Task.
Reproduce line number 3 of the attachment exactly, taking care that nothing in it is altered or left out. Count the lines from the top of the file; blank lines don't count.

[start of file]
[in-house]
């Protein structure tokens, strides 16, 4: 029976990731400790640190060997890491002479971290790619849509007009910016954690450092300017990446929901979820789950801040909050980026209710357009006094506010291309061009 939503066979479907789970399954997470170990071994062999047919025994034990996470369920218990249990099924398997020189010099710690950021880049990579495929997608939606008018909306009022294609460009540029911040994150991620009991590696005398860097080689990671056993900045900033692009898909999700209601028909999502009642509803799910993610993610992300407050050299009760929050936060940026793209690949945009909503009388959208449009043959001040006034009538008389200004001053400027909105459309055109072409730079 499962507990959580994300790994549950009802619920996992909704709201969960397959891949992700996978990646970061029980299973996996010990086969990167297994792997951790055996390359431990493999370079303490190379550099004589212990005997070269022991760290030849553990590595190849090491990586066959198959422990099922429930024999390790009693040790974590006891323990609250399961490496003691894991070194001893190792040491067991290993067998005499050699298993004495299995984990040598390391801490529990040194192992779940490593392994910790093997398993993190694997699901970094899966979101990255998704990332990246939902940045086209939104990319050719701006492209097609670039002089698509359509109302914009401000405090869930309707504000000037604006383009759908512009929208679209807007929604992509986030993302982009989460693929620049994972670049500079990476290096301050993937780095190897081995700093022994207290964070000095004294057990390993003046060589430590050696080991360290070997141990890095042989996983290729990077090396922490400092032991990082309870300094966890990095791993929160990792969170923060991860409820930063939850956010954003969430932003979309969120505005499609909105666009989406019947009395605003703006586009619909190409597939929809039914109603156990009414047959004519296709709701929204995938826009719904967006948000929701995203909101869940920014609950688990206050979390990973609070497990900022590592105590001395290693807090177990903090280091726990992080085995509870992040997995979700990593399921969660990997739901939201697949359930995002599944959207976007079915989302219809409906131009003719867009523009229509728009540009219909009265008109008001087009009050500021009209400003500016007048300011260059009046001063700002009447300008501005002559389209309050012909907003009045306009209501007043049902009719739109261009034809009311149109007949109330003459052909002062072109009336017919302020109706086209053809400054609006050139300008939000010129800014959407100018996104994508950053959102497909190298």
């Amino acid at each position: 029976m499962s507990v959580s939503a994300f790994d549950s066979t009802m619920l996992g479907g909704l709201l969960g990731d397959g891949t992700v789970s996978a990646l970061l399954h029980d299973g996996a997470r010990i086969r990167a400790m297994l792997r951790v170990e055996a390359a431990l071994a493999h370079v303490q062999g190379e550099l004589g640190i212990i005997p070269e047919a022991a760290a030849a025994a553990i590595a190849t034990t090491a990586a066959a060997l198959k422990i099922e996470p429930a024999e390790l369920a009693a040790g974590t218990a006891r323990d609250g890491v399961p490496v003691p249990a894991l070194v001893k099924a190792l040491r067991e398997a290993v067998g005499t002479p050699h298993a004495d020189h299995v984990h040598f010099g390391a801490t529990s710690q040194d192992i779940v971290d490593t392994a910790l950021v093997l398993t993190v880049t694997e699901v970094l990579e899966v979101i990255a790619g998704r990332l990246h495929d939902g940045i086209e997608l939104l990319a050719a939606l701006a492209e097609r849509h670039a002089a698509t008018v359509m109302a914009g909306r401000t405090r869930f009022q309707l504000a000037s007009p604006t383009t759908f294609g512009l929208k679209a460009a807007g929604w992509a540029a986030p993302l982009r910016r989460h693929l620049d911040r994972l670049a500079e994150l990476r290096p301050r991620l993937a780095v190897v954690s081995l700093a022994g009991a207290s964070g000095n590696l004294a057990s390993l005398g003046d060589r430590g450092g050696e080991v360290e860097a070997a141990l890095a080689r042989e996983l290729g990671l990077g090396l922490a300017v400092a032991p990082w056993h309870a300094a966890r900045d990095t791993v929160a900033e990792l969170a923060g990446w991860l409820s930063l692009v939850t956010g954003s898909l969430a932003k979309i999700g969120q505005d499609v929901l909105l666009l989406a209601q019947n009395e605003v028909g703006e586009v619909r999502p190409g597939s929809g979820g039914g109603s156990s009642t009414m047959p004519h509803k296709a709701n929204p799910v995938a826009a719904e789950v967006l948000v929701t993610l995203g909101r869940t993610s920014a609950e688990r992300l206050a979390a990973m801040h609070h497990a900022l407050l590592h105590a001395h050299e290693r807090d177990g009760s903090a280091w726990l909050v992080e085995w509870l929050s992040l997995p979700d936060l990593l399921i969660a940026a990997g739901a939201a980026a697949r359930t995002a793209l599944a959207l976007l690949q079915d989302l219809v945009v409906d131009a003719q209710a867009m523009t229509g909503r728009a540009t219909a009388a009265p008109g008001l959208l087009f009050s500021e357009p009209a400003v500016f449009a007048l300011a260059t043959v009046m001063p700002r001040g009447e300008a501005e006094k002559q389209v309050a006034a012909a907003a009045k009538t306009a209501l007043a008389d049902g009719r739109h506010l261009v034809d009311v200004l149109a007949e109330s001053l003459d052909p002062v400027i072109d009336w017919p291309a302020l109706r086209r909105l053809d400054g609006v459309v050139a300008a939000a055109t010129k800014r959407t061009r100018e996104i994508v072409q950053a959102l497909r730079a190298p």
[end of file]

């Amino acid at each position: 029976m499962s507990v959580s939503a994300f790994d549950s066979t009802m619920l996992g479907g909704l709201l969960g990731d397959g891949t992700v789970s996978a990646l970061l399954h029980d299973g996996a997470r010990i086969r990167a400790m297994l792997r951790v170990e055996a390359a431990l071994a493999h370079v303490q062999g190379e550099l004589g640190i212990i005997p070269e047919a022991a760290a030849a025994a553990i590595a190849t034990t090491a990586a066959a060997l198959k422990i099922e996470p429930a024999e390790l369920a009693a040790g974590t218990a006891r323990d609250g890491v399961p490496v003691p249990a894991l070194v001893k099924a190792l040491r067991e398997a290993v067998g005499t002479p050699h298993a004495d020189h299995v984990h040598f010099g390391a801490t529990s710690q040194d192992i779940v971290d490593t392994a910790l950021v093997l398993t993190v880049t694997e699901v970094l990579e899966v979101i990255a790619g998704r990332l990246h495929d939902g940045i086209e997608l939104l990319a050719a939606l701006a492209e097609r849509h670039a002089a698509t008018v359509m109302a914009g909306r401000t405090r869930f009022q309707l504000a000037s007009p604006t383009t759908f294609g512009l929208k679209a460009a807007g929604w992509a540029a986030p993302l982009r910016r989460h693929l620049d911040r994972l670049a500079e994150l990476r290096p301050r991620l993937a780095v190897v954690s081995l700093a022994g009991a207290s964070g000095n590696l004294a057990s390993l005398g003046d060589r430590g450092g050696e080991v360290e860097a070997a141990l890095a080689r042989e996983l290729g990671l990077g090396l922490a300017v400092a032991p990082w056993h309870a300094a966890r900045d990095t791993v929160a900033e990792l969170a923060g990446w991860l409820s930063l692009v939850t956010g954003s898909l969430a932003k979309i999700g969120q505005d499609v929901l909105l666009l989406a209601q019947n009395e605003v028909g703006e586009v619909r999502p190409g597939s929809g979820g039914g109603s156990s009642t009414m047959p004519h509803k296709a709701n929204p799910v995938a826009a719904e789950v967006l948000v929701t993610l995203g909101r869940t993610s920014a609950e688990r992300l206050a979390a990973m801040h609070h497990a900022l407050l590592h105590a001395h050299e290693r807090d177990g009760s903090a280091w726990l909050v992080e085995w509870l929050s992040l997995p979700d936060l990593l399921i969660a940026a990997g739901a939201a980026a697949r359930t995002a793209l599944a959207l976007l690949q079915d989302l219809v945009v409906d131009a003719q209710a867009m523009t229509g909503r728009a540009t219909a009388a009265p008109g008001l959208l087009f009050s500021e357009p009209a400003v500016f449009a007048l300011a260059t043959v009046m001063p700002r001040g009447e300008a501005e006094k002559q389209v309050a006034a012909a907003a009045k009538t306009a209501l007043a008389d049902g009719r739109h506010l261009v034809d009311v200004l149109a007949e109330s001053l003459d052909p002062v400027i072109d009336w017919p291309a302020l109706r086209r909105l053809d400054g609006v459309v050139a300008a939000a055109t010129k800014r959407t061009r100018e996104i994508v072409q950053a959102l497909r730079a190298p």